Ann Mah is giving away three advance copies of her new book Mastering the Art of French Eating: Lessons in Food and Love from a Year in Paris. Enter to win here. haché (ha-shay) : minced, ground; chopped un steak haché = hamburger (the French say hamburger when the burger is served on a bun; sans bun... Read more →


A lesson in adjectives: windows are "charmante", women are "canon". You wouldn't say a window is canon, but you could say a woman is charmante. Read on and learn about the French art of complimenting. Photo taken this week in Orange (Vaucluse). canon [kah noh(n)] : gorgeous There are other senses of the word.. for today we'll... Read more →


Never miss a word of photo: get French Word-A-Day delivered by email, here. Pictured: our daughter, Jackie, at the écurie, where today's story takes place... By the way, is anybody else as terrified by horses as I am? zone de confort (zown deuh kohn fohr) : comfort zone . Audio File: Listen to Jean-Marc pronounce the following... Read more →


The seaside town of Agay, near Fréjus and just east of St-Raphael. gaver (gah-vay) verb 1. to force-feed; to fill up (with) ...and in English there is the noun "gavage" (gah-vazh): a feeding for someone who will not or cannot eat. Expressions and Related Terms: en avoir jusqu'au gaviot = to be stuffed, to have eaten too... Read more →


emporter

Original Text: They don't do Doggy Bags in la France. Since my husband first learned about "take home," he practices it when and where he can, delighted by the economics of it all. In 1990, in Aix-en-Provence, a plate of egg rolls separated me from my future mari.* Egg rolls in France are different from those in the States; here, Asian restaurants serve them with sprigs of mint and leaves of lettuce in which to roll them. "Les Nems," as they are called, are our favorite entrée,* so we usually order so many that by the time the main course arrives we are full. At the end of our meal we had leftovers. Jean-Marc asked the waitress if she might wrap them up. The waitress returned moments later with an empty plastic tub which, judging from the label, had formerly held pistachio ice cream. She opened the container and slid the contents of the plates inside. I was sure she was shaking her head as if a bit irritated by the request. Walking down Aix's narrow and winding cobblestone streets after the meal, I asked Jean-Marc to please quit asking waiters to wrap up food. They just don't do that in France, I argued, and I feel awkward when the servers have to go scavenging for odd containers in order to accommodate us. "They are not Doggy Bag equipped here!" I gasped. As I drew in a second breath to elaborate my point, I walked right into a street beggar. Three sets of eyes bounced off each other; nobody said a word. Jean-Marc reached down and gave the homeless man the makeshift Doggy Bag, adding, "Bonsoir, monsieur." The strange pause ended and we walked on, one of us with her tail between her legs. ................................................................................................................ *References: le mari (m) = husband; entrée (f) = starter; Bonsoir, monsieur = Good evening, sir. Read more →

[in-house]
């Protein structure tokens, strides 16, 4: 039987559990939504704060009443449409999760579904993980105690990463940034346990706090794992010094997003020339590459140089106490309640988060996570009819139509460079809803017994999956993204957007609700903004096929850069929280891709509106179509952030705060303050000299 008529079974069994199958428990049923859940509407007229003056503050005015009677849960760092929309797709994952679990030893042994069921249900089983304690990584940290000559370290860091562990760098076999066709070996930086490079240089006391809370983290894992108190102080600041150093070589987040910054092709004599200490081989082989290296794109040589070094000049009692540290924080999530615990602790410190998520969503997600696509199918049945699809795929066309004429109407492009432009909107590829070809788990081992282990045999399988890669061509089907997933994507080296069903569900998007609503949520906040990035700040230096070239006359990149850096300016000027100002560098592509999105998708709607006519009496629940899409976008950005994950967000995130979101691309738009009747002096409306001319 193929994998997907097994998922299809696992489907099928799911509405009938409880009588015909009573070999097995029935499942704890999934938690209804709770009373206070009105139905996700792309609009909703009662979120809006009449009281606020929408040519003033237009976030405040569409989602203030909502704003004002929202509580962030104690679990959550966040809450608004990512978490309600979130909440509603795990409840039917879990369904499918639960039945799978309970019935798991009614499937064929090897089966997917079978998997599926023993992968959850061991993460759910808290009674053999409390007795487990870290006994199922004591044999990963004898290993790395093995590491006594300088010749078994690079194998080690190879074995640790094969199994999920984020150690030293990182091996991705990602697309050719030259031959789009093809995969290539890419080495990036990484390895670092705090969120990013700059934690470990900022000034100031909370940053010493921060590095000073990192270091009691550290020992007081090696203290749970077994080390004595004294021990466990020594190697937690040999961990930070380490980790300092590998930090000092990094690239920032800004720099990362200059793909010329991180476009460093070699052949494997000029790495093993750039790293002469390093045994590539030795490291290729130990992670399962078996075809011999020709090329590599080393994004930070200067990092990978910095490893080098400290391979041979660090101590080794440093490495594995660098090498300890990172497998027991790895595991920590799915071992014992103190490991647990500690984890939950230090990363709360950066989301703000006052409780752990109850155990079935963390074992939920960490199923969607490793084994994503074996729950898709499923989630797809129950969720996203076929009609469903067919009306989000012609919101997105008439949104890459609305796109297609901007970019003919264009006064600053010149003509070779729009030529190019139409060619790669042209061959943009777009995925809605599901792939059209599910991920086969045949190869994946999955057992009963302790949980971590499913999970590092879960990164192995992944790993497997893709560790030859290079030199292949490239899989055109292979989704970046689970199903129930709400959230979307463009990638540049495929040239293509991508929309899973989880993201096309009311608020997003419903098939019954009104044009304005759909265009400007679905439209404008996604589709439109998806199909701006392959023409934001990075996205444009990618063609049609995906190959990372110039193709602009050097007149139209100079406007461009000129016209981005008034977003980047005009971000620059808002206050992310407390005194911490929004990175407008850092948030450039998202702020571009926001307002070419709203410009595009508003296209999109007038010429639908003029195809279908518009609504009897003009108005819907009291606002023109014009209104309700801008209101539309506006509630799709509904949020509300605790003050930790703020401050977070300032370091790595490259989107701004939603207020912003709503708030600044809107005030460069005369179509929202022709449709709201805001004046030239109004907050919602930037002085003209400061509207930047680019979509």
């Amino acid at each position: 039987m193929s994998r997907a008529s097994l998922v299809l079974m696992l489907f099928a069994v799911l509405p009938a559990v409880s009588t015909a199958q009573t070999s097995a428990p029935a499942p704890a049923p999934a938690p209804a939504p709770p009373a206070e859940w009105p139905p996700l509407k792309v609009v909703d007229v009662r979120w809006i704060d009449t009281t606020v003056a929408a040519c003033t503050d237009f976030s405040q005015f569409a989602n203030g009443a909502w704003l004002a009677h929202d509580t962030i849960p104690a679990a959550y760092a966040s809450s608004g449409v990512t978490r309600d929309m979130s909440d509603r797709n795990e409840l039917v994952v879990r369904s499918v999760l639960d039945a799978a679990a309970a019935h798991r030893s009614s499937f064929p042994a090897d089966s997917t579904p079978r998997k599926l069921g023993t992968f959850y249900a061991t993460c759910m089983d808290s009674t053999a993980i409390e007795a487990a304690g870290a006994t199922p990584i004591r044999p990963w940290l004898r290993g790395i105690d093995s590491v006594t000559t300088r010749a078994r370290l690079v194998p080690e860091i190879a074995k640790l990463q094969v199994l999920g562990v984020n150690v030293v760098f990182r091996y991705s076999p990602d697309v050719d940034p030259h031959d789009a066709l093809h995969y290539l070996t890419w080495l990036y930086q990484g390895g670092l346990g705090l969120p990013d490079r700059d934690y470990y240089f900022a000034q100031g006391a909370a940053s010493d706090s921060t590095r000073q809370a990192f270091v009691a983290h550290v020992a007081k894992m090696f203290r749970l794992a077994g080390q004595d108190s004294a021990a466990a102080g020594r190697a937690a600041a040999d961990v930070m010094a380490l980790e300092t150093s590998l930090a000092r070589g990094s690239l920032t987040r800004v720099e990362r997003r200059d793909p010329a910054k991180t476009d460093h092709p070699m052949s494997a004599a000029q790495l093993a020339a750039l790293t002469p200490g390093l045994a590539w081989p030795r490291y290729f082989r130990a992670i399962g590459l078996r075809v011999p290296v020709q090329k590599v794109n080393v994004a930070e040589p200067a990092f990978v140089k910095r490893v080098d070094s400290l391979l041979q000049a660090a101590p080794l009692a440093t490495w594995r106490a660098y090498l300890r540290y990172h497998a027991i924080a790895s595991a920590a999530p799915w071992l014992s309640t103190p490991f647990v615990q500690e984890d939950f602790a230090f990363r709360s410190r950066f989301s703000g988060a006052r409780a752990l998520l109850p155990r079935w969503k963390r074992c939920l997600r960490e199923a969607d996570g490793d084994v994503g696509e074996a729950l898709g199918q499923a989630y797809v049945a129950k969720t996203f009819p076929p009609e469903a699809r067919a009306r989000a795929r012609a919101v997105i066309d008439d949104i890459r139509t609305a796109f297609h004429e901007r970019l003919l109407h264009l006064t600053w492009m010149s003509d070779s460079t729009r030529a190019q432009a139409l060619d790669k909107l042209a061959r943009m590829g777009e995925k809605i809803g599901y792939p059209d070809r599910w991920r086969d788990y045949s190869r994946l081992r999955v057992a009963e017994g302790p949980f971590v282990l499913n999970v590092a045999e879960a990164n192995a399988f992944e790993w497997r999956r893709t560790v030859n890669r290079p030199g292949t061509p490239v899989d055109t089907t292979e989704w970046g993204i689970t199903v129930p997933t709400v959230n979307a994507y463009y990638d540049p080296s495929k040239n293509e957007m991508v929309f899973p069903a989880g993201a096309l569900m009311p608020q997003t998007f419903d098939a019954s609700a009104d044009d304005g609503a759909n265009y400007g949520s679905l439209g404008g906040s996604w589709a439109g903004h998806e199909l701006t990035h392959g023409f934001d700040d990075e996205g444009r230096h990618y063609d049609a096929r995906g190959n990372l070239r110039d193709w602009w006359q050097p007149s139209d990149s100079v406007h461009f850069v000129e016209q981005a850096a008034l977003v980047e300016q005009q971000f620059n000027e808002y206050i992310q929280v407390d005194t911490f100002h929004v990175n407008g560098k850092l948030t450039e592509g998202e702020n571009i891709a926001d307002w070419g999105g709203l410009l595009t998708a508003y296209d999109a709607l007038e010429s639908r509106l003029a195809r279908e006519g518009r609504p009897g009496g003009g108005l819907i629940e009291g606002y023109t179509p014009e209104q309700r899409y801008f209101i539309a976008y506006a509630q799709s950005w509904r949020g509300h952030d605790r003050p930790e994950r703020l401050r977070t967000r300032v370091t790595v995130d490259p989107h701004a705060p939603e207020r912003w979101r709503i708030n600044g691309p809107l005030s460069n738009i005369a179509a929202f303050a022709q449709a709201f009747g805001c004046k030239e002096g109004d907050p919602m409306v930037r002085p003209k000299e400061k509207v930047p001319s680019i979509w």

salut

salut (sa-lew) exclamation 1. hello! [can also mean "bye bye!"] salut (noun, masculine) 1. greeting. 2. wave (of hand) 3. nod (of head) 4. salute (military) 5. safety 6. salvation Also: un port de salut = a haven of refuge L'Armée du Salut = the Salvation Army. .......................... Expressions: salut à tous! = hi everyone! faire son... Read more →